,',

Latest 'Ultima' game leads
the way for PC role playing

i

f
Supernova
No Stars
At Briarwood, Quality 16
& Showcase
4, 4

(Wilson Cruz,
who looks like
he was lifted
straight out of
his role in "My
So -Called
Life"), the two
lovers (Lou
D i a m o n' d
Phillips and
Robin Tunney)
and the eccentric
captain (Robert
Forster). They
all seem bored
and/or embit-

Playing "Ulitma IX: Ascension" by
Origin is like reading a game review with
spelling and grammetical mistakes. No
matter how hard the reviewer worked,
how much research he did or how much
time he spent on the review, it will look
thrown together and unpolished.
Before we get to the meat of "U 9,"
let's get the technical problems out of the
way. Minor graphical glitches are in
abundance. Animals and objects stuck in
awkward places (like pants sticking out
of the wall of a room for example)
become the norm, rather than the excep-
tion they are in most 3D games. Next,
watch in amazement as you hit enemies
in the distant with
arrows, and due to
** shotty inconsis-
Ultima IX: tent Al, they stare
Ascension peacefully at a
Orii mountain until
For PC they collapse
dead.
Reviewed But no gamer
for the Daily by should play half
Eduardo Baraf way through a
game only to
reach a point ABSOLUTELY impassi-
ble, because of bad programming, and
have to wait until a patch is released to
fix it, such as the Shamino bug which
occurs when, after being directed to an
essential island in the game to continue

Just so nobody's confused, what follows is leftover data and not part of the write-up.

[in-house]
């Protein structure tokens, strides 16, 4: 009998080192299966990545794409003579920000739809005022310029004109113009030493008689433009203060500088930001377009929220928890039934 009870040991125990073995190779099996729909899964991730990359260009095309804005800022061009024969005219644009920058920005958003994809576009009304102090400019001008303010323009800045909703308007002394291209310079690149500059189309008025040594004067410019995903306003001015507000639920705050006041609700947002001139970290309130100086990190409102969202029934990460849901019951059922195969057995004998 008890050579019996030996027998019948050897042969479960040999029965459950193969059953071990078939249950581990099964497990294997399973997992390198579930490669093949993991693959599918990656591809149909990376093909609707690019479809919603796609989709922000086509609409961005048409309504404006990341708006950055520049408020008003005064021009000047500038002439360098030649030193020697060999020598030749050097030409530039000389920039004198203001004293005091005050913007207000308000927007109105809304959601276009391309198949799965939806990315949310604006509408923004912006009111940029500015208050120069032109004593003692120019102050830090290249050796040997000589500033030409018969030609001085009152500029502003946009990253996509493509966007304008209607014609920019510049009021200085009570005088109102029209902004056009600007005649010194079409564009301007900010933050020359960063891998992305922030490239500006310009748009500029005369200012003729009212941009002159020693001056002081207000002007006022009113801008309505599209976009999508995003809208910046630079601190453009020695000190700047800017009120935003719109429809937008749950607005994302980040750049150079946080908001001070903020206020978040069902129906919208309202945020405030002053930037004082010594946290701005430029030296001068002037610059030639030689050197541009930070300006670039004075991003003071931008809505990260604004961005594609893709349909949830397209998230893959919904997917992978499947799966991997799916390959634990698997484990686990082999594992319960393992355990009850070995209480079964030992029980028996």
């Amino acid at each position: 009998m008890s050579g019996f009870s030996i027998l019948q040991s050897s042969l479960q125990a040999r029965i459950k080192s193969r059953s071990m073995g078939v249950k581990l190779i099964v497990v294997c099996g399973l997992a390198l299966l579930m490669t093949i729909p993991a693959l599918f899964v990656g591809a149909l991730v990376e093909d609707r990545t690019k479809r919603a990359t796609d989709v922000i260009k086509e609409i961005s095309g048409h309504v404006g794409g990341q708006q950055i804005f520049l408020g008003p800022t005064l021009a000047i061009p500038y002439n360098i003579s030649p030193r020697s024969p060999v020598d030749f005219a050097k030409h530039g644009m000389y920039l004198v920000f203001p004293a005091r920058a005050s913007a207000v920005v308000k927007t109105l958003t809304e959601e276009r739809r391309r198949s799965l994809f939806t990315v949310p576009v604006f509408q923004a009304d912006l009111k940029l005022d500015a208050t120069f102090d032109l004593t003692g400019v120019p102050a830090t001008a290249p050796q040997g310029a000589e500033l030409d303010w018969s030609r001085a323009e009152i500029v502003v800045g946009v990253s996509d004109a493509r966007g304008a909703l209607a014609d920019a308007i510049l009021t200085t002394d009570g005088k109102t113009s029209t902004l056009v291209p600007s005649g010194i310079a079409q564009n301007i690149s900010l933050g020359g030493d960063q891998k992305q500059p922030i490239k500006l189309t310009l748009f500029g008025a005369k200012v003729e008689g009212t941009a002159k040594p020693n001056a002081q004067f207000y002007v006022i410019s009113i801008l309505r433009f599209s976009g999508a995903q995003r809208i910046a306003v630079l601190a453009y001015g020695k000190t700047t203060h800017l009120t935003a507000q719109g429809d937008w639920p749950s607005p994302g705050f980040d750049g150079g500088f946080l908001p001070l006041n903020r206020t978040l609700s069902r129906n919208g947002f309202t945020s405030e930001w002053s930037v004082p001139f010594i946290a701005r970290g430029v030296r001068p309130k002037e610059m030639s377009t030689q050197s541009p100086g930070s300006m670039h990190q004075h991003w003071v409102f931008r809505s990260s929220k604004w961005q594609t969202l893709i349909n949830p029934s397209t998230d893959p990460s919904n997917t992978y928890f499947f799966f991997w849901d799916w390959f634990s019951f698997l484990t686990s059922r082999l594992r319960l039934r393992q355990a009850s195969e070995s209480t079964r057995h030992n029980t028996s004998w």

your quest, you find it completely sur-
rounded by an invisible wall halting your
and the games progression. That is inex-
cusable.
Yet, to even experience these glitches
you are going to need nothing less than
the steep system requirements (a 266
P1I, 64Mb Ram, 8X CD-ROM drive,
600MB hard disk space and a 8MB 3D
Card) or, literally, the game won't even
boot up.
However, despite these often glaring
faults, "U9" with its beautiful detailed
environments, deep story, non-player-
characters with realistic personalities
portrayed with outstanding voice acting
(even if at times a little too melodramat-
ic) and faithfulness to its rich Ultima
heritage make it the best, most complete,
RPG ever made. If you take away the
technical problems, no RPG has ever
ISCOREKEEPERSI

come close to recreating a world like this
game does.
In "U9" you, as the Avatar are again
taken from your home Earth and brought
to Bntannia one last time to face the
guardian who once again is laying to
waste the hillsides and the eight virtues.
And in an interesting twist, a huge tapes-
try in the Museum of Britannia painted
by "forces unknown" has already proph-
esied the future. You will defeat the
Guardian and you will ascend to a plane
beyond Britannia never to be seen again.
Essentially you are playing out a fate you
know to be true (assuming you can sur-
vive the glitches), which surprisingly
draws you into the game.